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East Vs. South

Every campfire conversation in Africa promises a lifetime of embellishment, exaggeration and sweeping generalization. Having sat around many a campfire myself, you’ll have to forgive me the indulgence.

I’ve heard many a Kenyan take pot shots at Southern African safaris, and Southern Africans are no less opinionated, so I’ll try here to present a balanced perspective on both. But choosing your safari destination is a bit like buying a Mac or a PC—the decision is as much political as it is practical. With that in mind here are some things to consider as you navigate the choices.

During the ’70s and ’80s Southern Africa struggled politically while East Africa developed a strong safari infrastructure and thrived. In the past two decades the mass-market safari industry brought East Africa a bad name, while Southern Africa cultivated a low density conservation model and quickly became the destination of choice for the well-heeled crowd. Nowadays these generalizations are less than true, and you need to look at the subtleties of each option to inform your decisions.

The Great Migration makes its way through Tanzania and Kenya, and the sheer spectacle of two million animals on the move is hard to beat. The chimpanzees of Mahale in western Tanzania are my favourite safari experience of all, and fly camping by camel in Kenya’s northern frontier district means close encounters with game on foot. Many Kenyan game parks that were raped by poaching in the ’70s and ’80s (Tsavo, Meru) are making a comeback, so East Africa is great for game. In Southern Africa, the game is dense and varied, particularly in the private reserves surrounding Kruger National Park and in Botswana’s Okavango Delta. With fewer camps and concessions, the game is more relaxed and spread out, and for elephants there is no better place than the Chobe & Linyanti regions in Botswana.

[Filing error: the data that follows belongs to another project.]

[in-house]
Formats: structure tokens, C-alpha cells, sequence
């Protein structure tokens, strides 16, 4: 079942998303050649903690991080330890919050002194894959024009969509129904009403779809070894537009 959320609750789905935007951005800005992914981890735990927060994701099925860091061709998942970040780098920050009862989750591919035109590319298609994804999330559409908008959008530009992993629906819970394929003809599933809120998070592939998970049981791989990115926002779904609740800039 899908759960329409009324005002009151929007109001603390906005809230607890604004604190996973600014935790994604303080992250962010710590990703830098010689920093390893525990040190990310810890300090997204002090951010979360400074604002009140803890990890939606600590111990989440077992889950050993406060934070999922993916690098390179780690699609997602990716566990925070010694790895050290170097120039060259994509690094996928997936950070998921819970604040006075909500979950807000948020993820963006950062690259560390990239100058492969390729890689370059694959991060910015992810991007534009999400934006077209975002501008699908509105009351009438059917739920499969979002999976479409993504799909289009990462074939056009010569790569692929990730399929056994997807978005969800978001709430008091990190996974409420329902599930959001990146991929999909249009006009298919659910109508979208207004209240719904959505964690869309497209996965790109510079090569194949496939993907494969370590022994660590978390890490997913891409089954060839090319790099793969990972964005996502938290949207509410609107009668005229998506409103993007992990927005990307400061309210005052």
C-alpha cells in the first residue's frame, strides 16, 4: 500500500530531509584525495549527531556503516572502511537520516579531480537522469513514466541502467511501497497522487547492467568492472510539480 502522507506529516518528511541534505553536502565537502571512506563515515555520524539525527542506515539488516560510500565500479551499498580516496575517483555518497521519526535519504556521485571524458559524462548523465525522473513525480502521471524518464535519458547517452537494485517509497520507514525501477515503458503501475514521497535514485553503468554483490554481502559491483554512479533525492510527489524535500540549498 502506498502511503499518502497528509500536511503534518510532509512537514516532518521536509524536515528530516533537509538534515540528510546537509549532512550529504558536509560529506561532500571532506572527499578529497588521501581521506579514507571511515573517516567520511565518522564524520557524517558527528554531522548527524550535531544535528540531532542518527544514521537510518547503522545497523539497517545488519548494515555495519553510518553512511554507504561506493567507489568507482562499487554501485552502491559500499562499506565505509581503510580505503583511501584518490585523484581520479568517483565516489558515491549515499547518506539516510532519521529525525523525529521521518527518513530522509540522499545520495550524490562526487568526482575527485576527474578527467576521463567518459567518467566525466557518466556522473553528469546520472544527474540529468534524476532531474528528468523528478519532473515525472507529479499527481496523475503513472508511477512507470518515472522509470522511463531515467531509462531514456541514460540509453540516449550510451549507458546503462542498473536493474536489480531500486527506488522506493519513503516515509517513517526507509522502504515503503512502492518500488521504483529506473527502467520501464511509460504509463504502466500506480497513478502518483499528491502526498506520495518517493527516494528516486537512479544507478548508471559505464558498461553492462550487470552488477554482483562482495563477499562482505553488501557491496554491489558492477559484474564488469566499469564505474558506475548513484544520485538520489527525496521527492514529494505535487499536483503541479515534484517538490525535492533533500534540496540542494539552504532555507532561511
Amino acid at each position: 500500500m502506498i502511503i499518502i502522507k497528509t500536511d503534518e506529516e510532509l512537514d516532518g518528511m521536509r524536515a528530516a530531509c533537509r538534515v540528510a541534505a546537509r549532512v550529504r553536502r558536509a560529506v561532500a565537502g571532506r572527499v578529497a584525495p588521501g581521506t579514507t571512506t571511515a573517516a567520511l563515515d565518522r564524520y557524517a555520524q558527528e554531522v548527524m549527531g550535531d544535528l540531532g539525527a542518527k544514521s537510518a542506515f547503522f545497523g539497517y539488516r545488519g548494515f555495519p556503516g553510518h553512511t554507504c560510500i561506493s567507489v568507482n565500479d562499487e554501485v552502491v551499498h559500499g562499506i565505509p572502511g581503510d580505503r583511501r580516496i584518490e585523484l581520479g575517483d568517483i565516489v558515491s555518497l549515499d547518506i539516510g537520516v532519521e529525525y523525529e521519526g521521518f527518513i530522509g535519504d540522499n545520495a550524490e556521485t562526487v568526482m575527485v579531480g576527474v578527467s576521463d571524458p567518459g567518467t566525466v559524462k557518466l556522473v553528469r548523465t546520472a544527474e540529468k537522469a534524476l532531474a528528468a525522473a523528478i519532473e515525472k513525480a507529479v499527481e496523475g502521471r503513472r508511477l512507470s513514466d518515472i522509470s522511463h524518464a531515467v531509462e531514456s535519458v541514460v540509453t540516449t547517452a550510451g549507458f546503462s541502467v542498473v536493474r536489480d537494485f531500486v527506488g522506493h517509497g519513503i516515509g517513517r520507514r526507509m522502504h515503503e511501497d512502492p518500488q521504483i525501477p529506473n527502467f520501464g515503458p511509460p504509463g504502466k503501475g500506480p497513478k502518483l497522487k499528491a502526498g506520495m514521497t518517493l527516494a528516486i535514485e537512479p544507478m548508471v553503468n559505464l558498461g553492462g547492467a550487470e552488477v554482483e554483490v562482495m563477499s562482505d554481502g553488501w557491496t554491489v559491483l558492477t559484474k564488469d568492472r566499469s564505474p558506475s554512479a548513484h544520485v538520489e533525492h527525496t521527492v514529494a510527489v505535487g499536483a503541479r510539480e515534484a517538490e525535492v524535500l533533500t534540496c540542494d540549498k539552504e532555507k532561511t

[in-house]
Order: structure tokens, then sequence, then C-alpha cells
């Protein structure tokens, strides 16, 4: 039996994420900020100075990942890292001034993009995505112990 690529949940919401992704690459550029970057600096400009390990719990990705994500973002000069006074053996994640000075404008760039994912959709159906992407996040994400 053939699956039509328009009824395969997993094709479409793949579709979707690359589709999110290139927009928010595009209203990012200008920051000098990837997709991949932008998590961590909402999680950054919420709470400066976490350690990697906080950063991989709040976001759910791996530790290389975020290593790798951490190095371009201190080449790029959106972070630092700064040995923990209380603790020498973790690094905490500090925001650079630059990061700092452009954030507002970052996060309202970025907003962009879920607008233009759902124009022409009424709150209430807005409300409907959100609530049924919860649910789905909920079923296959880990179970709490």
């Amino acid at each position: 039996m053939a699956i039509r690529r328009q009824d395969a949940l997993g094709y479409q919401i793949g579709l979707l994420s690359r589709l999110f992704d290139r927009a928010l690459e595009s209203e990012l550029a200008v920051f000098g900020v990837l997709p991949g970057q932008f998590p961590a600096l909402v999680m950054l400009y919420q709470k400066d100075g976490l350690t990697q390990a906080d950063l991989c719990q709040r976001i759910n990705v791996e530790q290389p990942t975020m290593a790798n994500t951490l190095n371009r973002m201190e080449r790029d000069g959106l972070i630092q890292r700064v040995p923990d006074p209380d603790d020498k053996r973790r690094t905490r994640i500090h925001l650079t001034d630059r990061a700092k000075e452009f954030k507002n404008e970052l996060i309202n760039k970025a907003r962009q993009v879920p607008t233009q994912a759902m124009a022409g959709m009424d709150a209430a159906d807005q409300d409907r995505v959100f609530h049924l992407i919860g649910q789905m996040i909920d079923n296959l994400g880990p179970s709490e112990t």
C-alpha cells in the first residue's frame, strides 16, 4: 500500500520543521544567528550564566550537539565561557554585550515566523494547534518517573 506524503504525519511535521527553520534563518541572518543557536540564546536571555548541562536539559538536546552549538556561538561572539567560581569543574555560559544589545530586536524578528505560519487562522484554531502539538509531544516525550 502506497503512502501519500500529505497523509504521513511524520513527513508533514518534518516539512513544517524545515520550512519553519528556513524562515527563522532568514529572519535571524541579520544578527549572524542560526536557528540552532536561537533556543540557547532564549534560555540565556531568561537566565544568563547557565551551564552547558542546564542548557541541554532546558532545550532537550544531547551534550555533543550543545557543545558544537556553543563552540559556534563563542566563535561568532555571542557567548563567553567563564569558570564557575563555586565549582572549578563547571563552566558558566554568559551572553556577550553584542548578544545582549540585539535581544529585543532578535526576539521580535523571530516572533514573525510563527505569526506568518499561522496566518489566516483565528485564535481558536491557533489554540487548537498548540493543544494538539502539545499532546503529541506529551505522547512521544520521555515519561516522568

In East Africa you can pair a safari in the Ngorongoro Crater with a climb up Kilimanjaro, a week on the Swahili coast around Lamu or Zanzibar, or a visit to the mountain gorillas in Rwanda. In Southern Africa you can ride quad bikes through the Kalahari, party on the beaches in Cape Town, scuba dive in Mozambique or climb dunes in Namibia. Both regions are blessed with incredible diversity.

Rain can have a significant effect on a safari. In East Africa, October is the beginning of the short rains, while April brings long rains. Many camps and areas shut down because they become difficult to access. In Southern Africa, while each country varies, the general rains (tropical storms) come between November and March. Most camps stay open year round. The temperatures are more or less the same. May through August tend to be the cooler months in both regions.

Camps & Sensibility 
In Southern Africa the camps run like the best hotels in the world—polish and perfection are the names of the game. Staff are highly trained and wear name tags; vehicles look brand new; towels are branded and everything works as it should—you could easily forget you are in the middle of nowhere. In East Africa the camps are more often owner-operated, and while equally professional they tend to feature a whole lot more quirk. Less uniformity and more personality can sometimes give an impression of greater warmth, and the spirit of safari seems more alive here. Guides wear traditional garb rather than safari suits with name tags, and even in the top camps things don’t always work exactly as they should.

There is a wonderful saying worth keeping in the back of your mind while travelling on the continent—simply put: “That’s Africa, baby”. Regardless of where you go, this mantra will put you in the right frame of mind to appreciate the wonder, spontaneity and improvisational spirit of the place.

Greg Sacks is a Trufflepig trip planner. He’s a bit of a hippie who tries not to choose favourites… lest it be revealed that he may love Africa more than his wife. Email Greg to see if you can expose his true favourite (between East and Southern Africa, that is). 

Choosing your safari destination is a bit like buying a Mac or a PC—the decision is as much political as it is practical.